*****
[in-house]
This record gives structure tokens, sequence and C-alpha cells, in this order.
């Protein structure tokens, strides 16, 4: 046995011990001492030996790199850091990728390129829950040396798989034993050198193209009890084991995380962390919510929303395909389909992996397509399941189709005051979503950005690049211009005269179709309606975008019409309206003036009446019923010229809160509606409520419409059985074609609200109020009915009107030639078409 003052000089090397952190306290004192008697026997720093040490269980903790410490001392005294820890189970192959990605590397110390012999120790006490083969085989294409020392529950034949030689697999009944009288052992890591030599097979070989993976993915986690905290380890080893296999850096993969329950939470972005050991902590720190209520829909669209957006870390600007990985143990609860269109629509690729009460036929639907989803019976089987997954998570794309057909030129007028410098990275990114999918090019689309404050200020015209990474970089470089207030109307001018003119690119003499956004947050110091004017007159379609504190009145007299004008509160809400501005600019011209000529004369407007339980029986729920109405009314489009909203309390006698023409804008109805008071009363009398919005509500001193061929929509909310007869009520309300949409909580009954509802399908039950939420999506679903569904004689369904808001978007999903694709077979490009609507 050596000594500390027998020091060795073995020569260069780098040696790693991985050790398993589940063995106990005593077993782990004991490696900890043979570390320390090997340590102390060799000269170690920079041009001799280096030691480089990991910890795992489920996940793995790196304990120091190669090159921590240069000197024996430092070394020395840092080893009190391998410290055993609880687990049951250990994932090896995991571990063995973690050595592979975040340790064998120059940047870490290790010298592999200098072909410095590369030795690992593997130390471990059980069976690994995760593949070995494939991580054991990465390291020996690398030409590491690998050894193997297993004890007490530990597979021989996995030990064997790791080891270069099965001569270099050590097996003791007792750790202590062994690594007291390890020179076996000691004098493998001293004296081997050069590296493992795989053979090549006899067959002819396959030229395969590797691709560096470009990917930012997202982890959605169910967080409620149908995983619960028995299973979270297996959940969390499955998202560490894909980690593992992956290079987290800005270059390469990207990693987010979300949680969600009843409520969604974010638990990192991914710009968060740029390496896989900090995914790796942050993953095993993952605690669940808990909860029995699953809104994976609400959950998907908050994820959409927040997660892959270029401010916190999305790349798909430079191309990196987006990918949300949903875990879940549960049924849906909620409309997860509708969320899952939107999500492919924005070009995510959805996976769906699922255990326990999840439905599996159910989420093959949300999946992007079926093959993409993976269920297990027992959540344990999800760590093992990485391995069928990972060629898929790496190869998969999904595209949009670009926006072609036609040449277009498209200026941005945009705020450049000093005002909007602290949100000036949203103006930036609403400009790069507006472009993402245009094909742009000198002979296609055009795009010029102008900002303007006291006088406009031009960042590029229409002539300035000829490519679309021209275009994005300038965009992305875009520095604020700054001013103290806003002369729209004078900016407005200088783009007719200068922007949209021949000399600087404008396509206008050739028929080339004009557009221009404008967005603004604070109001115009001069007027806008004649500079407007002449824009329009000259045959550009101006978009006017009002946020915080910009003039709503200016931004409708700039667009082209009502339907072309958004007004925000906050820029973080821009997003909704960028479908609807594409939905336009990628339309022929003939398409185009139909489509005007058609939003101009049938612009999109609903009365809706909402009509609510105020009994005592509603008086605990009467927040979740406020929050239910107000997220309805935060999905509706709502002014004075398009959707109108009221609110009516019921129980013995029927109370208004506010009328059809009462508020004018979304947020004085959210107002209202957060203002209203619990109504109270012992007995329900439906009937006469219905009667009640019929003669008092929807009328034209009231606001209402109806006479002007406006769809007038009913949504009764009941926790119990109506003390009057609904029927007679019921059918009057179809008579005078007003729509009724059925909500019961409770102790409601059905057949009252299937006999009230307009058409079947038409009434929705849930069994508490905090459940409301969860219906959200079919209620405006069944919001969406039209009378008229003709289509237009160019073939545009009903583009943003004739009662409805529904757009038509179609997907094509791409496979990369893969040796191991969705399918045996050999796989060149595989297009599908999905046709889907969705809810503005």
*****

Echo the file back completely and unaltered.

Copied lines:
[in-house]
This record gives structure tokens, sequence and C-alpha cells, in this order.
């Protein structure tokens, strides 16, 4: 046995011990001492030996790199850091990728390129829950040396798989034993050198193209009890084991995380962390919510929303395909389909992996397509399941189709005051979503950005690049211009005269179709309606975008019409309206003036009446019923010229809160509606409520419409059985074609609200109020009915009107030639078409 003052000089090397952190306290004192008697026997720093040490269980903790410490001392005294820890189970192959990605590397110390012999120790006490083969085989294409020392529950034949030689697999009944009288052992890591030599097979070989993976993915986690905290380890080893296999850096993969329950939470972005050991902590720190209520829909669209957006870390600007990985143990609860269109629509690729009460036929639907989803019976089987997954998570794309057909030129007028410098990275990114999918090019689309404050200020015209990474970089470089207030109307001018003119690119003499956004947050110091004017007159379609504190009145007299004008509160809400501005600019011209000529004369407007339980029986729920109405009314489009909203309390006698023409804008109805008071009363009398919005509500001193061929929509909310007869009520309300949409909580009954509802399908039950939420999506679903569904004689369904808001978007999903694709077979490009609507 050596000594500390027998020091060795073995020569260069780098040696790693991985050790398993589940063995106990005593077993782990004991490696900890043979570390320390090997340590102390060799000269170690920079041009001799280096030691480089990991910890795992489920996940793995790196304990120091190669090159921590240069000197024996430092070394020395840092080893009190391998410290055993609880687990049951250990994932090896995991571990063995973690050595592979975040340790064998120059940047870490290790010298592999200098072909410095590369030795690992593997130390471990059980069976690994995760593949070995494939991580054991990465390291020996690398030409590491690998050894193997297993004890007490530990597979021989996995030990064997790791080891270069099965001569270099050590097996003791007792750790202590062994690594007291390890020179076996000691004098493998001293004296081997050069590296493992795989053979090549006899067959002819396959030229395969590797691709560096470009990917930012997202982890959605169910967080409620149908995983619960028995299973979270297996959940969390499955998202560490894909980690593992992956290079987290800005270059390469990207990693987010979300949680969600009843409520969604974010638990990192991914710009968060740029390496896989900090995914790796942050993953095993993952605690669940808990909860029995699953809104994976609400959950998907908050994820959409927040997660892959270029401010916190999305790349798909430079191309990196987006990918949300949903875990879940549960049924849906909620409309997860509708969320899952939107999500492919924005070009995510959805996976769906699922255990326990999840439905599996159910989420093959949300999946992007079926093959993409993976269920297990027992959540344990999800760590093992990485391995069928990972060629898929790496190869998969999904595209949009670009926006072609036609040449277009498209200026941005945009705020450049000093005002909007602290949100000036949203103006930036609403400009790069507006472009993402245009094909742009000198002979296609055009795009010029102008900002303007006291006088406009031009960042590029229409002539300035000829490519679309021209275009994005300038965009992305875009520095604020700054001013103290806003002369729209004078900016407005200088783009007719200068922007949209021949000399600087404008396509206008050739028929080339004009557009221009404008967005603004604070109001115009001069007027806008004649500079407007002449824009329009000259045959550009101006978009006017009002946020915080910009003039709503200016931004409708700039667009082209009502339907072309958004007004925000906050820029973080821009997003909704960028479908609807594409939905336009990628339309022929003939398409185009139909489509005007058609939003101009049938612009999109609903009365809706909402009509609510105020009994005592509603008086605990009467927040979740406020929050239910107000997220309805935060999905509706709502002014004075398009959707109108009221609110009516019921129980013995029927109370208004506010009328059809009462508020004018979304947020004085959210107002209202957060203002209203619990109504109270012992007995329900439906009937006469219905009667009640019929003669008092929807009328034209009231606001209402109806006479002007406006769809007038009913949504009764009941926790119990109506003390009057609904029927007679019921059918009057179809008579005078007003729509009724059925909500019961409770102790409601059905057949009252299937006999009230307009058409079947038409009434929705849930069994508490905090459940409301969860219906959200079919209620405006069944919001969406039209009378008229003709289509237009160019073939545009009903583009943003004739009662409805529904757009038509179609997907094509791409496979990369893969040796191991969705399918045996050999796989060149595989297009599908999905046709889907969705809810503005």